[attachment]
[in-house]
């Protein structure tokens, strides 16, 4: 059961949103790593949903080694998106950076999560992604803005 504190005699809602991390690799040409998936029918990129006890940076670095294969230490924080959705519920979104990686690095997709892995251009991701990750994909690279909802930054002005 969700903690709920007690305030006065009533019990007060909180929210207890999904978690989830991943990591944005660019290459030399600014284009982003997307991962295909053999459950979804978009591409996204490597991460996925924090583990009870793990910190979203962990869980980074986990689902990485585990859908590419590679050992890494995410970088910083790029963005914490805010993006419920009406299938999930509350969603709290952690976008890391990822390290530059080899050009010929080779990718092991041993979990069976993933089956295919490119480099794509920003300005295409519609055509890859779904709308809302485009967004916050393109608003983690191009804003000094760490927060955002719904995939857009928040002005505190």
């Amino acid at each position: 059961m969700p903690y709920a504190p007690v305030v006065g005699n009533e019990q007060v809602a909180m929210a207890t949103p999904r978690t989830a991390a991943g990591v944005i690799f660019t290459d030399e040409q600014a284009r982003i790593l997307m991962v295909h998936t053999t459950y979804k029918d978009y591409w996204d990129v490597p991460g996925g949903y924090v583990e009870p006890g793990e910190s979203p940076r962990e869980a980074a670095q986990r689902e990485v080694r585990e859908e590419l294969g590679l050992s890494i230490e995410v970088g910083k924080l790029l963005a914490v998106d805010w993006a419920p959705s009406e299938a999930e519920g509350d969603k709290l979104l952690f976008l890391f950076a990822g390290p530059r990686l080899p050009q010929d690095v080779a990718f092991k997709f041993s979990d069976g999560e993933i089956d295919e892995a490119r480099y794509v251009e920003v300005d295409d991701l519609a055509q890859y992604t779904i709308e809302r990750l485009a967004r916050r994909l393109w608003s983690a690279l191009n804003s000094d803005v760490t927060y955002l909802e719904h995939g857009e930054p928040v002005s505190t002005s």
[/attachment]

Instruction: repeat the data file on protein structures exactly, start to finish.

[in-house]
């Protein structure tokens, strides 16, 4: 059961949103790593949903080694998106950076999560992604803005 504190005699809602991390690799040409998936029918990129006890940076670095294969230490924080959705519920979104990686690095997709892995251009991701990750994909690279909802930054002005 969700903690709920007690305030006065009533019990007060909180929210207890999904978690989830991943990591944005660019290459030399600014284009982003997307991962295909053999459950979804978009591409996204490597991460996925924090583990009870793990910190979203962990869980980074986990689902990485585990859908590419590679050992890494995410970088910083790029963005914490805010993006419920009406299938999930509350969603709290952690976008890391990822390290530059080899050009010929080779990718092991041993979990069976993933089956295919490119480099794509920003300005295409519609055509890859779904709308809302485009967004916050393109608003983690191009804003000094760490927060955002719904995939857009928040002005505190």
């Amino acid at each position: 059961m969700p903690y709920a504190p007690v305030v006065g005699n009533e019990q007060v809602a909180m929210a207890t949103p999904r978690t989830a991390a991943g990591v944005i690799f660019t290459d030399e040409q600014a284009r982003i790593l997307m991962v295909h998936t053999t459950y979804k029918d978009y591409w996204d990129v490597p991460g996925g949903y924090v583990e009870p006890g793990e910190s979203p940076r962990e869980a980074a670095q986990r689902e990485v080694r585990e859908e590419l294969g590679l050992s890494i230490e995410v970088g910083k924080l790029l963005a914490v998106d805010w993006a419920p959705s009406e299938a999930e519920g509350d969603k709290l979104l952690f976008l890391f950076a990822g390290p530059r990686l080899p050009q010929d690095v080779a990718f092991k997709f041993s979990d069976g999560e993933i089956d295919e892995a490119r480099y794509v251009e920003v300005d295409d991701l519609a055509q890859y992604t779904i709308e809302r990750l485009a967004r916050r994909l393109w608003s983690a690279l191009n804003s000094d803005v760490t927060y955002l909802e719904h995939g857009e930054p928040v002005s505190t002005s």